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Executive Summary

Waste minimisation – processes to minimise the quantity of material that requires final disposal – is encouraged in New Zealand through policies and programmes at national, regional and local levels. This has included the establishment of targets for recycling of individual materials.

This study examines the costs and benefits of recycling to address the following questions:

  • What are the economic costs and benefits of diverting a number of waste streams from current disposal practices?

  • What is the net economic effect of given levels of recovery of each of these wastes? ie, how do the costs and benefits compare?

  • Are there opportunities for net economic benefits from increased levels of diversion of individual waste streams?

The study is not comprehensive of all waste streams but assesses the costs and benefits of recycling some of the more important materials by volume. These are:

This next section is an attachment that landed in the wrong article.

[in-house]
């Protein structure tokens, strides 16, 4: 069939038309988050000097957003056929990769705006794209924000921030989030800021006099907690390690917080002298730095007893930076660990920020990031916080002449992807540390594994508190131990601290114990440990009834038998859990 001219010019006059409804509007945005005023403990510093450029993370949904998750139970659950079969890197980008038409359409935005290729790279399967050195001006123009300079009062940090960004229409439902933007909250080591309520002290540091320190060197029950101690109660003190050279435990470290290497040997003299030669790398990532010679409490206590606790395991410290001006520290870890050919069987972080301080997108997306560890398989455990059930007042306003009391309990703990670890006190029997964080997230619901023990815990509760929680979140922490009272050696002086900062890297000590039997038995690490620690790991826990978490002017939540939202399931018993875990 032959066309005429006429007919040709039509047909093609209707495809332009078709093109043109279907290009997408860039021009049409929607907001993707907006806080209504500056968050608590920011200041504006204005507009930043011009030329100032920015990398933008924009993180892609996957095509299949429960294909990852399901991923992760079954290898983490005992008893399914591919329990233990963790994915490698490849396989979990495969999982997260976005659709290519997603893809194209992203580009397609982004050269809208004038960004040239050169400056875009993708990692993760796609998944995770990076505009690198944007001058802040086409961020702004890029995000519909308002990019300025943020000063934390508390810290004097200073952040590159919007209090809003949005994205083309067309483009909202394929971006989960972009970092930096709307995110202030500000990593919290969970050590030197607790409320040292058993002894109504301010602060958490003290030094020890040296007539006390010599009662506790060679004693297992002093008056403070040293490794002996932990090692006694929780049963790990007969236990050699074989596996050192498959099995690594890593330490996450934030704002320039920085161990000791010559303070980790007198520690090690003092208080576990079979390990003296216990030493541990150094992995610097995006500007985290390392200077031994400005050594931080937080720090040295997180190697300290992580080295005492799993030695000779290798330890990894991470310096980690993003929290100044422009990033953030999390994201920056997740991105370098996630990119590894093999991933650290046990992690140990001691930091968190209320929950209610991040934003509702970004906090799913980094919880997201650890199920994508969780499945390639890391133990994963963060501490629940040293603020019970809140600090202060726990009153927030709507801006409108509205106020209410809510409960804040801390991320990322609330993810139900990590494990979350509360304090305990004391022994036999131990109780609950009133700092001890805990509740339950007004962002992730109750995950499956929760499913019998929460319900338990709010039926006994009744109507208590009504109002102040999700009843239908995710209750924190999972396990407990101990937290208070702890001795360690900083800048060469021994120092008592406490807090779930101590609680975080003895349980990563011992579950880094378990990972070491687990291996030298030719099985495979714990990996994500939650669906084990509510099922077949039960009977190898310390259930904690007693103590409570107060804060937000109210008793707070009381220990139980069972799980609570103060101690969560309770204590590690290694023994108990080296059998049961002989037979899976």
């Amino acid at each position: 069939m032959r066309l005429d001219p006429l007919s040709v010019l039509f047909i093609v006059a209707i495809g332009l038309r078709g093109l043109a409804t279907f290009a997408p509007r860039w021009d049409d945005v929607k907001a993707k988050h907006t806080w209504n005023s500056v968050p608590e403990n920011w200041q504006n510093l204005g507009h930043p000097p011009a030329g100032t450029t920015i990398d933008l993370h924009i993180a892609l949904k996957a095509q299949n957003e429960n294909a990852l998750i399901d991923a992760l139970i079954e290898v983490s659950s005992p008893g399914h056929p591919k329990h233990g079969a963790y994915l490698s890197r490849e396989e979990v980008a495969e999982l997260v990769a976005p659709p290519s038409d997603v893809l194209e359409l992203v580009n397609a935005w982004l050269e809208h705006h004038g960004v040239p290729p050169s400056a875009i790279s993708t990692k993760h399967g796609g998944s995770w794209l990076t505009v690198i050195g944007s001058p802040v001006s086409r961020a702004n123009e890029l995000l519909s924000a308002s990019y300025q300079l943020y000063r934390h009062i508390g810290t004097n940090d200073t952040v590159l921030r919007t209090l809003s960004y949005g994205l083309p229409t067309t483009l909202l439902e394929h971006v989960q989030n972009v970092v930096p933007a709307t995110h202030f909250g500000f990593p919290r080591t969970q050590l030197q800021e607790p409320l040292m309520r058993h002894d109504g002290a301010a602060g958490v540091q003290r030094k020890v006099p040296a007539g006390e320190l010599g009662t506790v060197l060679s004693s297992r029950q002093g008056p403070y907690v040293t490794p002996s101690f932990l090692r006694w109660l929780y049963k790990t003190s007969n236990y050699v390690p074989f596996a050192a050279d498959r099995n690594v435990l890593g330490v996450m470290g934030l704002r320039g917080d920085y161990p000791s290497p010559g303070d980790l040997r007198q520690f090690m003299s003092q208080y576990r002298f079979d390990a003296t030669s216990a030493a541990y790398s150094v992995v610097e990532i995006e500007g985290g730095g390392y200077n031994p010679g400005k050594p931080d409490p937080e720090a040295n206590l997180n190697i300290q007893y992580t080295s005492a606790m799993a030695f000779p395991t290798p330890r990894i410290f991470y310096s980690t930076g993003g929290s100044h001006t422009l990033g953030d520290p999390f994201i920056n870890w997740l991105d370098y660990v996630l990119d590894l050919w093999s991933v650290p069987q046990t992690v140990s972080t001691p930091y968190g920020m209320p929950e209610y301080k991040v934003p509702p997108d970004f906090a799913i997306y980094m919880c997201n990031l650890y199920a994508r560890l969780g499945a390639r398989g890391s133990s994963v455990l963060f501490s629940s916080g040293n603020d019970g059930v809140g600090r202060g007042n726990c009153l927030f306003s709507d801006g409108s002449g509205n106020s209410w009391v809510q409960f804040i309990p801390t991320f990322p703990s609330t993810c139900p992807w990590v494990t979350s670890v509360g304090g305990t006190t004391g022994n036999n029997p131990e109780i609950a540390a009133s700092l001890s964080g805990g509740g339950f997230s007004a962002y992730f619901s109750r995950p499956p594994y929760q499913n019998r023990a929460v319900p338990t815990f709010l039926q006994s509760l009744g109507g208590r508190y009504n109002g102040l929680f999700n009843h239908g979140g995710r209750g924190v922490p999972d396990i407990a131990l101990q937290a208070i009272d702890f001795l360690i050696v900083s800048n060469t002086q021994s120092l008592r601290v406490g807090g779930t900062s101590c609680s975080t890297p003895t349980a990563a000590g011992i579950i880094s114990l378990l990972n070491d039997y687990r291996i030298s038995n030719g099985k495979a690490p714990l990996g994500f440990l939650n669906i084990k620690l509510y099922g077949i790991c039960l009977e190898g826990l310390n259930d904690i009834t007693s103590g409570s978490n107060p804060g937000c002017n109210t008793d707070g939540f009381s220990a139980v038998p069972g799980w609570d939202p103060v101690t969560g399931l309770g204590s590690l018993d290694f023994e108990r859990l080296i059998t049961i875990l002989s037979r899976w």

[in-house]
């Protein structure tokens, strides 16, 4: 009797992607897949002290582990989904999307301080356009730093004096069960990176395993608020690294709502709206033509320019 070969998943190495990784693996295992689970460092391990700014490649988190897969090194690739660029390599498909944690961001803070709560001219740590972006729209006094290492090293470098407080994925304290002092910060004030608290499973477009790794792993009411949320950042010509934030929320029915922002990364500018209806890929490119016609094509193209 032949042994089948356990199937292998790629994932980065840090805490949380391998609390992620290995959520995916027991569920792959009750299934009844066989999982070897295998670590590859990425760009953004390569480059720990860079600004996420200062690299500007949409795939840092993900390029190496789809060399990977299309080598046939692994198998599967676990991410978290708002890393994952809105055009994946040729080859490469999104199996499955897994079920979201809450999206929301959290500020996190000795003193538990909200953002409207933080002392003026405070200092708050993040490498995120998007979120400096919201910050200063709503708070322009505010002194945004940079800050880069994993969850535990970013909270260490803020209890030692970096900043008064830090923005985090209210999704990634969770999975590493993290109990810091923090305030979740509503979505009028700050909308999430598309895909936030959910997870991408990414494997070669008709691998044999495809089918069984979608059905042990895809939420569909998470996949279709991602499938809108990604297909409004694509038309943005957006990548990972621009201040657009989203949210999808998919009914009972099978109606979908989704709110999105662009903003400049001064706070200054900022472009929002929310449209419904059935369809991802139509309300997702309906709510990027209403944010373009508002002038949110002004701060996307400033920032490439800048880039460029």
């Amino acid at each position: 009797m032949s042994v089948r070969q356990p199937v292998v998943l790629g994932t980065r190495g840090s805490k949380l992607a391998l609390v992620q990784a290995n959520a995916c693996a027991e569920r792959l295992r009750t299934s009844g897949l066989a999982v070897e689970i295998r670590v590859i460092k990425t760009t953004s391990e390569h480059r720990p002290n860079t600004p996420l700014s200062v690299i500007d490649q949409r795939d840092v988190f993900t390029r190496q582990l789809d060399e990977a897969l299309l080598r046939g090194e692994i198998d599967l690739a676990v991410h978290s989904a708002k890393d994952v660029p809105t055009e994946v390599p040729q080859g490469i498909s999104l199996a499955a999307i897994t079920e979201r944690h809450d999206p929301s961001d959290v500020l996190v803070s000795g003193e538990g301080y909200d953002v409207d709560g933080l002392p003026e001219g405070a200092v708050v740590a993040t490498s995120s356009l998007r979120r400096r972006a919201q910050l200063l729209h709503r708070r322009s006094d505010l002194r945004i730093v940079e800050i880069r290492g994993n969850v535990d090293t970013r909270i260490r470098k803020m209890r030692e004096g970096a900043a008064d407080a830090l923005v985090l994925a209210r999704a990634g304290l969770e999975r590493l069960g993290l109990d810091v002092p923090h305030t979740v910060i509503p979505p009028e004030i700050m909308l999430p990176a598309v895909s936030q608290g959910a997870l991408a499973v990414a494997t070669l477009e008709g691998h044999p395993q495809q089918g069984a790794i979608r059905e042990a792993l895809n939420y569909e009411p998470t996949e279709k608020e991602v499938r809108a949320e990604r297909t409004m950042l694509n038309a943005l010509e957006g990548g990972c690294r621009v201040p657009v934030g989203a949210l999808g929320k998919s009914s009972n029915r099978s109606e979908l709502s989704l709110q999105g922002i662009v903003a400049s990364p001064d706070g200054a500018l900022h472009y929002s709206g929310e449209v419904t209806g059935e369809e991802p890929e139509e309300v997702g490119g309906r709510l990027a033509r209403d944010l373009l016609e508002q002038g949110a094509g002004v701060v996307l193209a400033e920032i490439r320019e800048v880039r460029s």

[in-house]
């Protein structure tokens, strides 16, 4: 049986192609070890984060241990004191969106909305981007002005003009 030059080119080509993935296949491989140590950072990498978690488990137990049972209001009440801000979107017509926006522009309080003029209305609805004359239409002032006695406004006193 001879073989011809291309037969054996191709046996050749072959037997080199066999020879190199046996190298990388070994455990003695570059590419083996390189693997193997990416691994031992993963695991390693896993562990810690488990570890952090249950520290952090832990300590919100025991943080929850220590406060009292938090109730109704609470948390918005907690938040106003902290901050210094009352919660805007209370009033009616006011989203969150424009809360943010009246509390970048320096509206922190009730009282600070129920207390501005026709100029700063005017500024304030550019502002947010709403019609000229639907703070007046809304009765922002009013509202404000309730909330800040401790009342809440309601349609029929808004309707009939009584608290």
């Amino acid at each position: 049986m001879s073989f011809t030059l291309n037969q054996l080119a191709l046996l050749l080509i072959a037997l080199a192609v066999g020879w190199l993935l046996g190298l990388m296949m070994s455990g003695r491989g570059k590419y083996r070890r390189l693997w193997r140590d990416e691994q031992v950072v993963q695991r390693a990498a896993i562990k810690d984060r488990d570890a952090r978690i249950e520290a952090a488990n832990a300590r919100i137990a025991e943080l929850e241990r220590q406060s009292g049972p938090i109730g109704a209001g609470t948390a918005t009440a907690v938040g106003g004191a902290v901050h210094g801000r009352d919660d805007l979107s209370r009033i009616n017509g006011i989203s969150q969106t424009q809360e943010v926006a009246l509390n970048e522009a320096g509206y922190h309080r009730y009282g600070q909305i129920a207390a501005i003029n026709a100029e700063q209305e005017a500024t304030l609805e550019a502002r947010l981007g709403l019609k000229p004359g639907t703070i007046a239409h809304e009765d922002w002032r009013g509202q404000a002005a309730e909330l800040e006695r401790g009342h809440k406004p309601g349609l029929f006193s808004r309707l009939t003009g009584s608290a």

• paper

  • plastics

  • glass

  • organic waste (kitchen waste and green waste)

  • construction and demolition waste

  • tyres

  • used oil.

In addition, the report does not consider the costs and benefits of all waste management options. Rather, it compares the costs and benefits of recycling, and particularly household kerbside recycling, relative to landfill disposal. Other options include waste reduction measures that limit waste at source and alternative approaches to collection of materials for recycling, including through deposit refund schemes or bring systems. This wider level of analysis is beyond the scope of this work. Also excluded is direct business-to-business recycling for which few data are available.

Element of analysis

The components of the analysis are shown in the figure below. The benefits of recycling are estimated from: